I have an '09 Genuine Stella inn olive green and love it. I had wanted one for a long time, and finally bought one as the 2 strokes started to disappear. It sure beats the plastic twist and go scooters. Be careful however, it is not as reliable as some of those Japanese scooters. My engine seized at just over 300 miles, reason unknown, repaired under warranty. I have since had a local vintage Vespa shop build me a "bulletproof" engine for it, and have had no more issues.
The Royal Enfield has similar reliability issues, but so did other bikes from back then. I used to own a '66 Triumph Bonneville. It spent more time getting worked on than ridden. But it had character and soul, something the modern Bonnie, TU250, W650, W800, GB500, etc. lack. The W800 is not available in the U.S., the W650 and GB500 are next to impossible to find, and if you are lucky enough to find one, the seller will want as much for it as a new Bonneville. The one bike on the list that still has character is the Sportster 883. It is crude, primitive, very basic and elemental, AND it vibrates like crazy and makes the right sounds, something more refined bikes like the new Bonneville lack. It is reliable, and parts will always be available for it. It is not big, but it is heavy, because it really is mostly made out of metal. If you were seriously looking at Enfields, the Sportster is your bike. The one thing that might turn you off to it has nothing to do with the bike itself. It is the Harley image, culture, scene, whatever. If you like it, fine. If you don't, you can ride a Harley without being a part of it.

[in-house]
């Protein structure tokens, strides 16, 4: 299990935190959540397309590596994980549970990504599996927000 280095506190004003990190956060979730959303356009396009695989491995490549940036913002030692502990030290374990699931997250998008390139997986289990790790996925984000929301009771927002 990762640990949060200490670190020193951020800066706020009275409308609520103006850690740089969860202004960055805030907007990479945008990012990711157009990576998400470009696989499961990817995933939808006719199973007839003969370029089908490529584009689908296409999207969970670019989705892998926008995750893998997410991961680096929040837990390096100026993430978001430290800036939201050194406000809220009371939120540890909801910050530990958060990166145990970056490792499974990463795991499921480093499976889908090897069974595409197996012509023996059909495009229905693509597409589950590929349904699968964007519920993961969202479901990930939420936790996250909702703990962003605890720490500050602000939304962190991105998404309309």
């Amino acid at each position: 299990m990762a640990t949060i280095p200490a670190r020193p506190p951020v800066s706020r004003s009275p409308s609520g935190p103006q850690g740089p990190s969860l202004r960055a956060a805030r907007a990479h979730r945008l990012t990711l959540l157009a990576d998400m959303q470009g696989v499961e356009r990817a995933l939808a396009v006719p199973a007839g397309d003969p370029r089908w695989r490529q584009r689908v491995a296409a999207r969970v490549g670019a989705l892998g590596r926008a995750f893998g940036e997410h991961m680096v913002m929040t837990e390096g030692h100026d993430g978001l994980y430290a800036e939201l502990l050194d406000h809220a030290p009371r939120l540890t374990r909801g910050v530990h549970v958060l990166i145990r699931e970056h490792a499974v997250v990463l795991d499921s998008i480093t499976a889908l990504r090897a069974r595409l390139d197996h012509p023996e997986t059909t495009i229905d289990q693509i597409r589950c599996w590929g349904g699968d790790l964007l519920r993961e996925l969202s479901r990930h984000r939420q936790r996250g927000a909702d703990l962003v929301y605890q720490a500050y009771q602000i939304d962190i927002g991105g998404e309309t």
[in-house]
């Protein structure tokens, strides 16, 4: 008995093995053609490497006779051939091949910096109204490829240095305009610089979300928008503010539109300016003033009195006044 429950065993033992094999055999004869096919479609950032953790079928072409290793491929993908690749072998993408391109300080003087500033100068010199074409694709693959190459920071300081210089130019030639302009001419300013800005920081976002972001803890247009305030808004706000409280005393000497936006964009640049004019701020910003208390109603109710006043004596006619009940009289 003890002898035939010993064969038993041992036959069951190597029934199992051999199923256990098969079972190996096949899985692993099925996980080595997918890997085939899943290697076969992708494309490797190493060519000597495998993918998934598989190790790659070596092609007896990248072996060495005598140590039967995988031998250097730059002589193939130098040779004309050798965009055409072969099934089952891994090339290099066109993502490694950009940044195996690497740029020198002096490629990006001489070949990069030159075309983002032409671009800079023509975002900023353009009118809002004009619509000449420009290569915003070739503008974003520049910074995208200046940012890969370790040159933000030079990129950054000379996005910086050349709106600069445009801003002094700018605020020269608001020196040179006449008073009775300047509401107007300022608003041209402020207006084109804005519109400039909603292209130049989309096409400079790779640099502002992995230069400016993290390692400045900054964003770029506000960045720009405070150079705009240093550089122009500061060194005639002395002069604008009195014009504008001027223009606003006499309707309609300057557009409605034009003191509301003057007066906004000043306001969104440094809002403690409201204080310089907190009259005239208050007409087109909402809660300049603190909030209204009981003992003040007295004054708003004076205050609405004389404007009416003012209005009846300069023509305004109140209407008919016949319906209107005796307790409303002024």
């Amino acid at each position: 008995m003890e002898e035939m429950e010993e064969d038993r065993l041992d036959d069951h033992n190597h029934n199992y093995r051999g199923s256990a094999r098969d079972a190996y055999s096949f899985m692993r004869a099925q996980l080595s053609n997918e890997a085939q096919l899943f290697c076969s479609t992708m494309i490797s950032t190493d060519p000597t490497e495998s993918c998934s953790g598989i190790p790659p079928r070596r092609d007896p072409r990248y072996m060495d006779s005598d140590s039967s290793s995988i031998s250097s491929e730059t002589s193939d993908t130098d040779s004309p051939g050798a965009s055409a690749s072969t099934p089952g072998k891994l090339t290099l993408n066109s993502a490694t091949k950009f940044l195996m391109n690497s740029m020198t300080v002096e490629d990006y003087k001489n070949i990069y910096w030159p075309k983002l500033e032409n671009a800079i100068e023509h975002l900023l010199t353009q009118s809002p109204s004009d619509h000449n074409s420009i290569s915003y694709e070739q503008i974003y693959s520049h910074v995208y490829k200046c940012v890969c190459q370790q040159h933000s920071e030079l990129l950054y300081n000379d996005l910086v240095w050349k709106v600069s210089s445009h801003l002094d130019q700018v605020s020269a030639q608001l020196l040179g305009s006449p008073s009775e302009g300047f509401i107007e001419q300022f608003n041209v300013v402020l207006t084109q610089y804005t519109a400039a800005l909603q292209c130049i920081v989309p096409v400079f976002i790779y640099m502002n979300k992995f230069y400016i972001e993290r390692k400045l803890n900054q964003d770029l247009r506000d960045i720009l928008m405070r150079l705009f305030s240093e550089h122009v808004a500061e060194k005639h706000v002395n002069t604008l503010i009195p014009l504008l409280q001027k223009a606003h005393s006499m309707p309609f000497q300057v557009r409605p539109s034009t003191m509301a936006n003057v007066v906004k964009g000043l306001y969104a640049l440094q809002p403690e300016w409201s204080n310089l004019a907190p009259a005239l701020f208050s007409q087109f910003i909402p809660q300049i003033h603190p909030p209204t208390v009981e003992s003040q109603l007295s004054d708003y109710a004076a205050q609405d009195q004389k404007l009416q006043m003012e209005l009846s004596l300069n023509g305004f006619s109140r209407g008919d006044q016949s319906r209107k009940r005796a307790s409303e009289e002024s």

I won't spend more on a bike than I think it's worth, but if it's a good deal, I don't seem to have a problem buying bikes I don't need.
2002 Vulcan 750, 2013 Royal Enfield B5
2001 XT225, 2009 Genuine Stella
1980 Puch moped